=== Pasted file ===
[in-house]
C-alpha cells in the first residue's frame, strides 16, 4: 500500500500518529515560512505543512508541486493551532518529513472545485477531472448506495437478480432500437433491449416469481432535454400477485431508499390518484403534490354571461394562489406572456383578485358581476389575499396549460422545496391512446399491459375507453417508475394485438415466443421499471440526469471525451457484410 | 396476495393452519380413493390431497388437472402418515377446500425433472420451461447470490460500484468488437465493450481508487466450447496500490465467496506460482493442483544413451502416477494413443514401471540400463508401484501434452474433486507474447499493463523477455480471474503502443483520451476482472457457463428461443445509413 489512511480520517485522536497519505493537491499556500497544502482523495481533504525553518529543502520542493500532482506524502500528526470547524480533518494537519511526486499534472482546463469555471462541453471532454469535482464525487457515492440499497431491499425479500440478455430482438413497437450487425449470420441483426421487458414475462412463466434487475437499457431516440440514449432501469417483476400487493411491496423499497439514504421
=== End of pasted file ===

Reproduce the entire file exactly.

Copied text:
[in-house]
C-alpha cells in the first residue's frame, strides 16, 4: 500500500500518529515560512505543512508541486493551532518529513472545485477531472448506495437478480432500437433491449416469481432535454400477485431508499390518484403534490354571461394562489406572456383578485358581476389575499396549460422545496391512446399491459375507453417508475394485438415466443421499471440526469471525451457484410 | 396476495393452519380413493390431497388437472402418515377446500425433472420451461447470490460500484468488437465493450481508487466450447496500490465467496506460482493442483544413451502416477494413443514401471540400463508401484501434452474433486507474447499493463523477455480471474503502443483520451476482472457457463428461443445509413 489512511480520517485522536497519505493537491499556500497544502482523495481533504525553518529543502520542493500532482506524502500528526470547524480533518494537519511526486499534472482546463469555471462541453471532454469535482464525487457515492440499497431491499425479500440478455430482438413497437450487425449470420441483426421487458414475462412463466434487475437499457431516440440514449432501469417483476400487493411491496423499497439514504421